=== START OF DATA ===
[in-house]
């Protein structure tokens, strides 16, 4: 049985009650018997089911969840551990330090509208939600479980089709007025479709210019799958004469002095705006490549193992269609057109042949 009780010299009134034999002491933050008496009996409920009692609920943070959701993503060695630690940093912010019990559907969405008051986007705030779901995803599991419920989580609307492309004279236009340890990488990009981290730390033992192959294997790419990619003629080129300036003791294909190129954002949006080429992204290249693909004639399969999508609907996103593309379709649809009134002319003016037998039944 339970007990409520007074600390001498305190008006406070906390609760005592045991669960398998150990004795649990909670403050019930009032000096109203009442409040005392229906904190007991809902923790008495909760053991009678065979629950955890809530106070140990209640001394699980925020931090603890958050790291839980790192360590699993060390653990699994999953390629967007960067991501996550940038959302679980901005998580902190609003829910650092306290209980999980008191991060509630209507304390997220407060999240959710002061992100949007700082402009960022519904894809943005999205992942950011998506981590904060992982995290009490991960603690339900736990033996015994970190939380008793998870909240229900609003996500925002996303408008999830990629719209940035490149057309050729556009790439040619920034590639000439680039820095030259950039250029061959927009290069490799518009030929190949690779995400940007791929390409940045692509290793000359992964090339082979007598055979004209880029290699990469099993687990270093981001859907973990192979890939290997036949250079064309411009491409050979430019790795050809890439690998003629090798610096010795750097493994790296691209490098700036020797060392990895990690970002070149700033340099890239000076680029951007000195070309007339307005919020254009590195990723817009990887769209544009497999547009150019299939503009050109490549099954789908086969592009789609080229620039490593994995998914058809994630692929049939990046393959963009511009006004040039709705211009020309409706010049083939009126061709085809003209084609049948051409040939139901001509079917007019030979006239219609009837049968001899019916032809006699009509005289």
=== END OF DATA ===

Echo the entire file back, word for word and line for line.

[in-house]
């Protein structure tokens, strides 16, 4: 049985009650018997089911969840551990330090509208939600479980089709007025479709210019799958004469002095705006490549193992269609057109042949 009780010299009134034999002491933050008496009996409920009692609920943070959701993503060695630690940093912010019990559907969405008051986007705030779901995803599991419920989580609307492309004279236009340890990488990009981290730390033992192959294997790419990619003629080129300036003791294909190129954002949006080429992204290249693909004639399969999508609907996103593309379709649809009134002319003016037998039944 339970007990409520007074600390001498305190008006406070906390609760005592045991669960398998150990004795649990909670403050019930009032000096109203009442409040005392229906904190007991809902923790008495909760053991009678065979629950955890809530106070140990209640001394699980925020931090603890958050790291839980790192360590699993060390653990699994999953390629967007960067991501996550940038959302679980901005998580902190609003829910650092306290209980999980008191991060509630209507304390997220407060999240959710002061992100949007700082402009960022519904894809943005999205992942950011998506981590904060992982995290009490991960603690339900736990033996015994970190939380008793998870909240229900609003996500925002996303408008999830990629719209940035490149057309050729556009790439040619920034590639000439680039820095030259950039250029061959927009290069490799518009030929190949690779995400940007791929390409940045692509290793000359992964090339082979007598055979004209880029290699990469099993687990270093981001859907973990192979890939290997036949250079064309411009491409050979430019790795050809890439690998003629090798610096010795750097493994790296691209490098700036020797060392990895990690970002070149700033340099890239000076680029951007000195070309007339307005919020254009590195990723817009990887769209544009497999547009150019299939503009050109490549099954789908086969592009789609080229620039490593994995998914058809994630692929049939990046393959963009511009006004040039709705211009020309409706010049083939009126061709085809003209084609049948051409040939139901001509079917007019030979006239219609009837049968001899019916032809006699009509005289």